Prices plunge, sales slow as the slump takes aim at wine
I sat down to read the Sunday S.F. Chronicle yesterday and, as is my habit, began to separate the sections I like from the advertising sections which I have no interest in and put right into the recycling bin. But then one of them caught my eye. It was from Cost Plus, the chain store. On the back of the supplement they were advertising “Our Biggest Red Wine Sale Ever!” and I saw lots of familiar bottles, because I had reviewed most of them for Wine Enthusiast.
The prices seemed a lot cheaper from what I remembered, so I went into the magazine’s database and looked up the suggested retail bottle prices the wineries had indicated when they sent me the tasting samples. (In the interests of transparent disclosure, most of the wine I review is sent to me, unsolicited, by the wineries.) Sure enough, the prices Cost Plus was advertising were much, much lower than the SRPs from the wineries. Check it out.
Chateau St. Jean Cinq Cepages. SRP $75. Cost Plus price: $50. Discount: 33%.
Simi Alexander Valley Cabernet Sauvignon. SRP $26. Cost Plus price: $17. Discount: 34%.
Blackstone California Merlot. SRP: $12. Cost Plus price: $7. Discount: 41%.
Michael David 6th Sense Syrah. SRP: $17. Cost Plus price: $11. Discount: 35%.
Castle Rock Mendocino Pinot Noir. SRP: $12. Cost Plus price: $9. Discount: 25%.
Admittedly, the SRP that wineries list for new releases is often higher than what many people will ultimately end up paying. That’s because the wineries figure customers who think a wine will cost $25 will be pleased when they find it for $21 and thus more likely to buy it — whereas if the customer thought the wine cost $21 and then discovered it was $25, she’d be less likely to buy it.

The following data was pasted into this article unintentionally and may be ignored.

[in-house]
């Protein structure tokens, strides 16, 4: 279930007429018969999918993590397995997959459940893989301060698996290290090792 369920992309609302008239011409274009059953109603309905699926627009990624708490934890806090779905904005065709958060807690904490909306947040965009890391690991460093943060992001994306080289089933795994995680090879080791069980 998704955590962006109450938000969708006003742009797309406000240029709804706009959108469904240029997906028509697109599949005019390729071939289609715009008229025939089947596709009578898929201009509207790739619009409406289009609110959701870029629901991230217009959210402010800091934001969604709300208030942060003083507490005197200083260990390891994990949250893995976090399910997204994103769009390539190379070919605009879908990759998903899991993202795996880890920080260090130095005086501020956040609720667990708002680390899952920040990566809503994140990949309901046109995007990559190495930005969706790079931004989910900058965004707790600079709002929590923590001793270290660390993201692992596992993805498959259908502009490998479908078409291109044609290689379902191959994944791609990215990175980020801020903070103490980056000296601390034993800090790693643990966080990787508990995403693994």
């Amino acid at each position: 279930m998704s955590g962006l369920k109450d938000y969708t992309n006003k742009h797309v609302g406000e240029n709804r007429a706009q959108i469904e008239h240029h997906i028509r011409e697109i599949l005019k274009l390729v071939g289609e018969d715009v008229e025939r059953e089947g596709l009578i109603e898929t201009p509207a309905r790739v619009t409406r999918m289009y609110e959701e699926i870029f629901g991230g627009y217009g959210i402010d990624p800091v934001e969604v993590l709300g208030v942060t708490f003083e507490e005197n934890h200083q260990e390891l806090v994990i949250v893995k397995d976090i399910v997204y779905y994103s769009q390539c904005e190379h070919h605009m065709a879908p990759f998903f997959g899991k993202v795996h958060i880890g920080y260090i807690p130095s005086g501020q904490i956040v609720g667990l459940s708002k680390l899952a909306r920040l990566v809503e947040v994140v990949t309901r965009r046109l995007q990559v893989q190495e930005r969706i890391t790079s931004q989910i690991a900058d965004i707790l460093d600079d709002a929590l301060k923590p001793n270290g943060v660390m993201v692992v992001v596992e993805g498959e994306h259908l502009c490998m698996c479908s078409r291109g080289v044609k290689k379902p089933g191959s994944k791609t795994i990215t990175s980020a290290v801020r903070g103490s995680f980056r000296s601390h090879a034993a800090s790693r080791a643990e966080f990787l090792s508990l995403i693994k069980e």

But in my experience the difference between SRP and average shelf price is maybe 10% or 15%, tops. So what’s up? Either Cost Plus is desperately trying to move inventory even if that means taking a profit hit, or the wineries themselves are trying to move inventory by lowering their prices to Cost Plus. Maybe it’s a combination of the two.
Either way, the extent of the price discounts is shocking. But this news is pretty shocking, too. There is “a worldwide drop in champagne consumption for the first time in almost a decade,” the Comite Interprofessionnel du Vin de Champagne reported last week.
Are these two things related? Yes. Are they temporary blips, or two canaries that just dropped dead in the coal mine? I don’t know.